Of lady soloists I really should comment about Sarah Glazer, who sang for us at Hedsor a couple of Thursdays ago. She is a real find. She studied music at York and is now living locally studying again at one of the London music collages. She is a fine musician (being also a cellist)and handled the swing era jazz songs with finess, making them sound fresh and new again. Particularly noteworthy was her performance of "I Cant Get Started" using all of the original lyrics.

You can catch her voice as "Lady Scarlet and the Candlesticks" on Facebook.

We have had some wonderful sessions at Hedsor recently. The standard is so high. It does make one very reluctant to travel into London to pay more money for similar quality. It wont be more fun!

Listening to Cd's recently I came across a big band recording from a bunch I had never heard of. What was so astounding about it was that they are so good. The Dave Rivello Ensemble are a Rochester NY rehearsal band, and this release entitled "Facing the Mirror"(Allora Records 1002)is their first. Dave, and to some extent the orchestra, have been mentored by Bob Brookmeyer. All of the music on the album was written by Dave Rivello, and played by a 13 piece "Ensemble". The nearest description I can give is that they produce a similar polished sound to the famous Maria Shneider orchestra. If you get the chance listen to one of their shortest tracks "Chorale" for an example of precision playing.

By contrast the other CD I want to mention is a reissue of some BBC Jazz Sessions from the 1970's and 80's produced by the Upbeat Jazz Label. They have released a number of different sessions, previously locked away in the BBC sound vaults, but this one features The Humph band of 1979 (which had Bruce Turner and Mick Pyne hiding in it), and also some tracks by The Pat Halcox Allstars (1980) which features some of the then Chris Barber Band, let loose on her summer holidays and playing swinging mainstream. Finally there are 3 tracks by the John Barnes/Roy Williams Quintet (1980)again with Mick Pyne on piano.

It's a great snapshot of British jazz in that period, and it is surprisingly good! We denigrate ourselves to much! Upbeat Jazz URCD152. I'm sure Liz Biddle will sell you a copy, and send you a mailing list of other recordings she is looking after for us!

Artwork for both Cd's is at the top of the page.

Well, that's about it for now. Jazz as usual at Hedsor Social Club on Thursday. Tickets for our Christmas Party will be on sale then as well, at £10 a go. Value, not arf!

Geoff C

Well

Friday, October 30, 2009

A quick update.

Last nights session with Stuart Henderson on trumpet and flugel horn was both well attended, and brilliantly executed. Stuarts Ukrainian accomplice “Tolie” proved to be a superb tenor saxophonist of the hard bop school, and they have obviously worked together many times. It is really difficult to believe that we do have such terrific talent floating around this area that never seems to get the recognition it derives. I can only say that those who were at The Hedsor Social Club last night will all now be looking for a return visit of this pairing.

Looking forward to next week, and we can look forward to some more fireworks, as next Thursday is November 5th.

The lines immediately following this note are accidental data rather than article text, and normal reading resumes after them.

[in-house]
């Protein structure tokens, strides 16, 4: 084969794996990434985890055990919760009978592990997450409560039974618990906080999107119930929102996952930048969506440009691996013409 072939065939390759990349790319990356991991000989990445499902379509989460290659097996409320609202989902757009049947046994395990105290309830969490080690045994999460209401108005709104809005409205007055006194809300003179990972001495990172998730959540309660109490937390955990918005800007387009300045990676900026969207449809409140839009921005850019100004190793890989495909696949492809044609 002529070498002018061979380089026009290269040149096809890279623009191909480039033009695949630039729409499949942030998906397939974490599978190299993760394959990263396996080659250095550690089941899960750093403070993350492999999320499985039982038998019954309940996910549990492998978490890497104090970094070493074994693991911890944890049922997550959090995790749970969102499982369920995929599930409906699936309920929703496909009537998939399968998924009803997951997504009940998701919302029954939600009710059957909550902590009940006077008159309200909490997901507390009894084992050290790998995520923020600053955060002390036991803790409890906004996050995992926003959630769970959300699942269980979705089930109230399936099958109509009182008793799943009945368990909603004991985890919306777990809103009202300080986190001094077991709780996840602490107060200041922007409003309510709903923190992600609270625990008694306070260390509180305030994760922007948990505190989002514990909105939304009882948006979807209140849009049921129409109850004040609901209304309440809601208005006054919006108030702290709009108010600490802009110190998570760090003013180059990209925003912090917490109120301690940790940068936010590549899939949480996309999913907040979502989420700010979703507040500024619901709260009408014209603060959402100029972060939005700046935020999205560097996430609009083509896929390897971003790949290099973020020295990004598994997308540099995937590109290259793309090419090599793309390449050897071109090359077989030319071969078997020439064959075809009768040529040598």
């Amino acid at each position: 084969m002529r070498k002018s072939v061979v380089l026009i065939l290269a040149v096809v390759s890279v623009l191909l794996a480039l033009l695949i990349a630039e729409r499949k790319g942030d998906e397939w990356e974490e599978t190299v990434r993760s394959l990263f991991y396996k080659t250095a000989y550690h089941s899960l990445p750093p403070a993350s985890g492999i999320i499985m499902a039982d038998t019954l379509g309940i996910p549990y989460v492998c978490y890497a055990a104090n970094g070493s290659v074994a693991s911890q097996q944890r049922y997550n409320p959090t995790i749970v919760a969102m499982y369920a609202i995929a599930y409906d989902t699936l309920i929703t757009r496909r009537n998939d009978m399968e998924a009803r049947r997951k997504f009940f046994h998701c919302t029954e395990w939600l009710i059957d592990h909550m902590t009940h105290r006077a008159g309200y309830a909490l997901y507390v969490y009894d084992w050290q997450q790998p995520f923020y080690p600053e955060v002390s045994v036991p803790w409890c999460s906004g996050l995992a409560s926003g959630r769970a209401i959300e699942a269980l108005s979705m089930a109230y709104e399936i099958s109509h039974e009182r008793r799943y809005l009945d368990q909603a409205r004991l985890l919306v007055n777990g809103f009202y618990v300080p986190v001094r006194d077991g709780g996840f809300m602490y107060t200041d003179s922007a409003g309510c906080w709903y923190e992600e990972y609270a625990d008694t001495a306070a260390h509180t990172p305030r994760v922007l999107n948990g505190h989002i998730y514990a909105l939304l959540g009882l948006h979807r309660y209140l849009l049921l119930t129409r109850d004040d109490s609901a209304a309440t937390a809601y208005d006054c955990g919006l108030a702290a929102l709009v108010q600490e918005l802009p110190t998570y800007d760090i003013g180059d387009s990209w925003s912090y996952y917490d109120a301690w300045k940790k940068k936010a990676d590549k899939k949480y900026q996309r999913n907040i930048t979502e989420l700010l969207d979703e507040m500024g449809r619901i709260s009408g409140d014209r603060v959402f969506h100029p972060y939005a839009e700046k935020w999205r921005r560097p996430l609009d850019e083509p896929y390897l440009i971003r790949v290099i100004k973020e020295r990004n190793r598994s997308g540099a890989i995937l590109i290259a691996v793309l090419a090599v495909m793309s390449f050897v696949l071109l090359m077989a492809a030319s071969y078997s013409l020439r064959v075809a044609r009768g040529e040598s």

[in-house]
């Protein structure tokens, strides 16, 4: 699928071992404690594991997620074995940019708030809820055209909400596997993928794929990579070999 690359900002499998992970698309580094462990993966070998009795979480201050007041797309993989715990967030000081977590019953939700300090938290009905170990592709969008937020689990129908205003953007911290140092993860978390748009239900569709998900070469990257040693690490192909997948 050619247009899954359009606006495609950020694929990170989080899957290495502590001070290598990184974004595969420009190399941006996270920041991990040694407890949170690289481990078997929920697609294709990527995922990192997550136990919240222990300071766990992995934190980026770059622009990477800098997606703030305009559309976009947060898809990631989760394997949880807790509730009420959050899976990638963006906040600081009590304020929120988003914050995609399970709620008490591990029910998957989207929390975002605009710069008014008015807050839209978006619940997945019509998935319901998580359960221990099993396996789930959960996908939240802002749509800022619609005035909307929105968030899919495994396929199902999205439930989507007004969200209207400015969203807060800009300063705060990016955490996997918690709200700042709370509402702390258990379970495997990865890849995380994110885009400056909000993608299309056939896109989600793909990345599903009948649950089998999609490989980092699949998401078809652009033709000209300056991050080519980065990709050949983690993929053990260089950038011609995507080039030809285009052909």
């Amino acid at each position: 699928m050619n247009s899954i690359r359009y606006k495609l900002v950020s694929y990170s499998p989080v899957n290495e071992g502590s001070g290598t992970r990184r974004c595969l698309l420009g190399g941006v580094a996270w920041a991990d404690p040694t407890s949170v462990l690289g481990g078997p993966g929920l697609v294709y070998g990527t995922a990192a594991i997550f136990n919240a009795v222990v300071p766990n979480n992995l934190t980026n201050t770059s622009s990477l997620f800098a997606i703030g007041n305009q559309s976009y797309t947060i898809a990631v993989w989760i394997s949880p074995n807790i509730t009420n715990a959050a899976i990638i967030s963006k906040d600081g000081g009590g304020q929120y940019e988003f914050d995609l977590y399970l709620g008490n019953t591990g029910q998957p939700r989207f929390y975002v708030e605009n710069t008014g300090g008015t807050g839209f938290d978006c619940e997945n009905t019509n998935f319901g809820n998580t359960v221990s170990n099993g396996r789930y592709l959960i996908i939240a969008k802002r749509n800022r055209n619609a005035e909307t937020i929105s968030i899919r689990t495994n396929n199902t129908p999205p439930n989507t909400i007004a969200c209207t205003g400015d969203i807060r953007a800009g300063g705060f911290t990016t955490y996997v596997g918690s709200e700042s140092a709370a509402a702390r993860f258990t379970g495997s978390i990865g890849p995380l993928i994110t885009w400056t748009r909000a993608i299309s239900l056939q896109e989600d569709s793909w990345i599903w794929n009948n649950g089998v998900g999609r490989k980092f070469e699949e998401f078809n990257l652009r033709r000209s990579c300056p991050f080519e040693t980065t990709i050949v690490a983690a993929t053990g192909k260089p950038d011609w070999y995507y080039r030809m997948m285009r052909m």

Musical fire will be provided by our usual bunch of the unrecognised, The Clive Burton Quintet, but with the added sparkle of a lady singer, making her first debut with us at Hedsor. Sarah Glayzer has emailed me with the following info about herself:-

“Sarah Glayzer began singing whilst reading History at the University of York. She wrote and performed her own material at various venues around the town, and appeared on York TV after recording an EP with her friend and guitarist James Carmichael, founder of Take 1 records. After leaving university Sarah moved to Cornwall where for the last couple of years she has combined working as a journalist with singing in the local jazz and blues scene. Fronting the five-piece Miss Scarlet and the Candlesticks Sarah performed across the county and in several local festivals including the St Ives September Festival and Lafrowda. Earlier this month Sarah returned to her home town of High Wycombe to study singing part time at a music college in London, with the hope of making music a full-time career.

Sarah is also a pianist and a keen cellist. She has played in a number of orchestras, ensembles and quartets and has performed at a variety of professional venues including the Royal Albert Hall, the Purcell Room, and the Millennium Dome. During her time in Cornwall Sarah led the cello section in the first ever Cornish musical “Turning of the Tide” staged at the Hall for Cornwall, played and sang with the St Mewan Sinfonia, and played with and composed for the Aston String Quartet.”

We look forward to another full house, and another great evening of live jazz at The Hedsor Social Club.

And all of this for only £5, yes, you read it right, we are still only charging £5 to get in for these superb jazz sessions at Hedsor. We don’t turn away more money if you wish to donate to help keep live jazz here alive, but will only demand that £5 for an evening of complete jazz (or should that be a complete evening of jazz? You decide!).

Monday, October 19, 2009

It's been quite a long time since I actually “reviewed” any CD's, so I thought I would mention today, just 2 that are associated with recent events.
The first, and I'm sure many of you have it already, is Martin Harts new CD “Passing By”. I'm also sure that many of you will be wondering why I hadn't given it my usual treatment. In my defense I can only say, I did invite you to its launch party, and I did give you the cover artwork then as well.

But to the grist. It is a masterful production. Written by, played by, produced by, Martin Hart himself. It is a quality product, meticulously produced in every way.